TASK: In it, you have to do some research on the development of the railway network in Argentina (as influenced by the English) in the 1800. Provide also a map of the network at the time. (You can/should establish a comparison with the network nowadays and/or with the network in England in the 1800).
The Argentine railway network consisted of a 47,000 km network at the end of the Second World War and was, in its time, one of the most extensive and prosperous in the world. However, with the increase in highway construction, there followed a sharp decline in railway profitability, leading to the break-up in 1993 of Ferrocarriles Argentinos (FA), the state railroad corporation. During the period following privatisation, private and provincial railway companies were created and resurrected some of the major passenger routes that FA once operated.
Dissatisfied with the private management of the railways, beginning in 2012 and following the Once Tragedy, the national government started to re-nationalise some of the private operators and ceased to renew their contracts. At the same time, Operadora Ferroviaria Sociedad del Estado (SOFSE) was formed to manage the lines which were gradually taken over by the government in this period and Argentina’s railways began receiving far greater investment than in previous decades. In 2014, the government also began replacing the long distance rolling stock and rails and ultimately put forward a proposal in 2015 which revived Ferrocarriles Argentinos as Nuevos Ferrocarriles Argentinos later that year.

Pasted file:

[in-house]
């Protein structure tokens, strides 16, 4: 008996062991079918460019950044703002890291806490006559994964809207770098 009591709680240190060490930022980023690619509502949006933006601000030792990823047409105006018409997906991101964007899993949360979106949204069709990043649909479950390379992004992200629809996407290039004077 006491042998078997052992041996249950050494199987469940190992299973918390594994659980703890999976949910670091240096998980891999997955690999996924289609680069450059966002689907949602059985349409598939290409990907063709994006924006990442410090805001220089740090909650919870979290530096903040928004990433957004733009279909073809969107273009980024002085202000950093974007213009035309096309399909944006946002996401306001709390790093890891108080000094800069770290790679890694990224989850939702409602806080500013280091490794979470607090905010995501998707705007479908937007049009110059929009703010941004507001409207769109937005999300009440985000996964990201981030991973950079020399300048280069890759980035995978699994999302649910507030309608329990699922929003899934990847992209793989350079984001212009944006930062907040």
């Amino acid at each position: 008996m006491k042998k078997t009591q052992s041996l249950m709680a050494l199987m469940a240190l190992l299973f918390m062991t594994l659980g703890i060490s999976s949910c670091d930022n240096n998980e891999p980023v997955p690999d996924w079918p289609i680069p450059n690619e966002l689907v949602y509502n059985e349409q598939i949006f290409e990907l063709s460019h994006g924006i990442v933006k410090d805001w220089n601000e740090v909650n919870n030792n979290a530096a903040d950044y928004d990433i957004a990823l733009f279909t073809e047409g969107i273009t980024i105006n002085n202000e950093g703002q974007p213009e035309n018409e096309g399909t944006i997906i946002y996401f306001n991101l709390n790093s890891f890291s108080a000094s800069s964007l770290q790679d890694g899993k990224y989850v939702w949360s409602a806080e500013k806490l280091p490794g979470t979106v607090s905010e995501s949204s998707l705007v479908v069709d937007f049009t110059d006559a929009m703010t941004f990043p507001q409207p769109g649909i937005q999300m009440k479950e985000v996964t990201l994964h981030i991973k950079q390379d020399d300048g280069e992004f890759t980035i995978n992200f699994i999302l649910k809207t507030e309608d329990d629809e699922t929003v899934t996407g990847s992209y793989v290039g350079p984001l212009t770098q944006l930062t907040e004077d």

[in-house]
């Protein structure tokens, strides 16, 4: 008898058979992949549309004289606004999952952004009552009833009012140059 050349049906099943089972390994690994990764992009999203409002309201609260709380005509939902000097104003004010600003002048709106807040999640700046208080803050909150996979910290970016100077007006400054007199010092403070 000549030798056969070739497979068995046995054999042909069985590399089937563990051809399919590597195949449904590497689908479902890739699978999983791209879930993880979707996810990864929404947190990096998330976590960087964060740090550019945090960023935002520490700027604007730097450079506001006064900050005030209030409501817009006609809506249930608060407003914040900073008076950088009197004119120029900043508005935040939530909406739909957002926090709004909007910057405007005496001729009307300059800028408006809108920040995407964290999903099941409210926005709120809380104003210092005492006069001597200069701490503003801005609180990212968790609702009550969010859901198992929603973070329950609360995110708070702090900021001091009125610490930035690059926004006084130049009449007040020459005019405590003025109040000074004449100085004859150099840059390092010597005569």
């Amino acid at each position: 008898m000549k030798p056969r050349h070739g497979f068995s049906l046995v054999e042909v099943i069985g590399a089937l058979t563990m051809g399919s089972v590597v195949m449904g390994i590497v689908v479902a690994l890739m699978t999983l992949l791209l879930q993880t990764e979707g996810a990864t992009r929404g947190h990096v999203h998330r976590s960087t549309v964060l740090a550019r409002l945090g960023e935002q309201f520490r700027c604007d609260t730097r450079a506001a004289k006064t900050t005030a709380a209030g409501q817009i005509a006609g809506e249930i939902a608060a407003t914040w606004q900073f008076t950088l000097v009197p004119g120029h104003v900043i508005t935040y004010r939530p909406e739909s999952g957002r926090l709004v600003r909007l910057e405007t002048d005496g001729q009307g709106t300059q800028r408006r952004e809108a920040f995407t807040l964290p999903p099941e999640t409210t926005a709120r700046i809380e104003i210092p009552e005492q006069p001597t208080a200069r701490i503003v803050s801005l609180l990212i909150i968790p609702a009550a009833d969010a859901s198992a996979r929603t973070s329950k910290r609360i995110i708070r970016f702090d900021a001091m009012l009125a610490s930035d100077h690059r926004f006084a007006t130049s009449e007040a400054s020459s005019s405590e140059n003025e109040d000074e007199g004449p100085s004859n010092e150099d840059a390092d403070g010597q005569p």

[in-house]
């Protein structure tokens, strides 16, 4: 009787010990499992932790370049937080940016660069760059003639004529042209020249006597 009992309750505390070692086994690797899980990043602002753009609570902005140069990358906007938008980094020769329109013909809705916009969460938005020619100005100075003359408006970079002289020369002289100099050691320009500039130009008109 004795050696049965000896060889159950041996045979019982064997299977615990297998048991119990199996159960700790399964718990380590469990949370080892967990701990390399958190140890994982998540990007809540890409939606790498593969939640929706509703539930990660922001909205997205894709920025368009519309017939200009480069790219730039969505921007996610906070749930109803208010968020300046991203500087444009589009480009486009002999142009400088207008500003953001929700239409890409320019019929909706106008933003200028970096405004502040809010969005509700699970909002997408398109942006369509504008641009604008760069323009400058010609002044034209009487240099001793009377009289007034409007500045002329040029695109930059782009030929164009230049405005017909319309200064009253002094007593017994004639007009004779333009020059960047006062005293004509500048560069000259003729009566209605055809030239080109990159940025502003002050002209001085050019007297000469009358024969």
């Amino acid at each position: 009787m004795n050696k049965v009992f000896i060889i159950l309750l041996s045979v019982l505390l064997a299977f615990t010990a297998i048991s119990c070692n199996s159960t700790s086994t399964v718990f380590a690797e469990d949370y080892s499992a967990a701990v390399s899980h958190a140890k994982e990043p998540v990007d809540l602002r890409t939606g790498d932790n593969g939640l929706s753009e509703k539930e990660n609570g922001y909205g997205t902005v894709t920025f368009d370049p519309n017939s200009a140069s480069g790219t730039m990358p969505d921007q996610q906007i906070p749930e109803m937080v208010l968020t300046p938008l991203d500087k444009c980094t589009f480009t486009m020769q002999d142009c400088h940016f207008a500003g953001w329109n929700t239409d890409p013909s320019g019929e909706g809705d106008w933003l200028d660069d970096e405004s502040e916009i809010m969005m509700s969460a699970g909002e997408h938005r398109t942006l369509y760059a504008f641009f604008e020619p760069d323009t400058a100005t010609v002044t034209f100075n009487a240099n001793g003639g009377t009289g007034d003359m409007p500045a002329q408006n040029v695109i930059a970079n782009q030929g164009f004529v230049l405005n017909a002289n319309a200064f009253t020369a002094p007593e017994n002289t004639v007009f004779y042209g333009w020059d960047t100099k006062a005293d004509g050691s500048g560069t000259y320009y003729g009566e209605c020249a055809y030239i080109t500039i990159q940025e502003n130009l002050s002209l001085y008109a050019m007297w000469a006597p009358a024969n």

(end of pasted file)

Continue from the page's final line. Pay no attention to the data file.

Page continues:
The railroad network today, with its 36,966 km size, is now somewhat smaller than it once was, though still the 8th largest in the world.
The importance of foreign capital in the construction of the Argentine railways is perhaps overstated, with initial construction of the network beginning in 1855 at first with Argentine finance, which continued throughout the network’s development. The Buenos Aires Western, Great Western and Great Southern railways (today the part of the San Martín, Sarmiento and Roca railways respectively) were all commenced using Argentine capital with the Buenos Aires Western Railway being the first to open its doors in the country, along with its Del Parque railway station.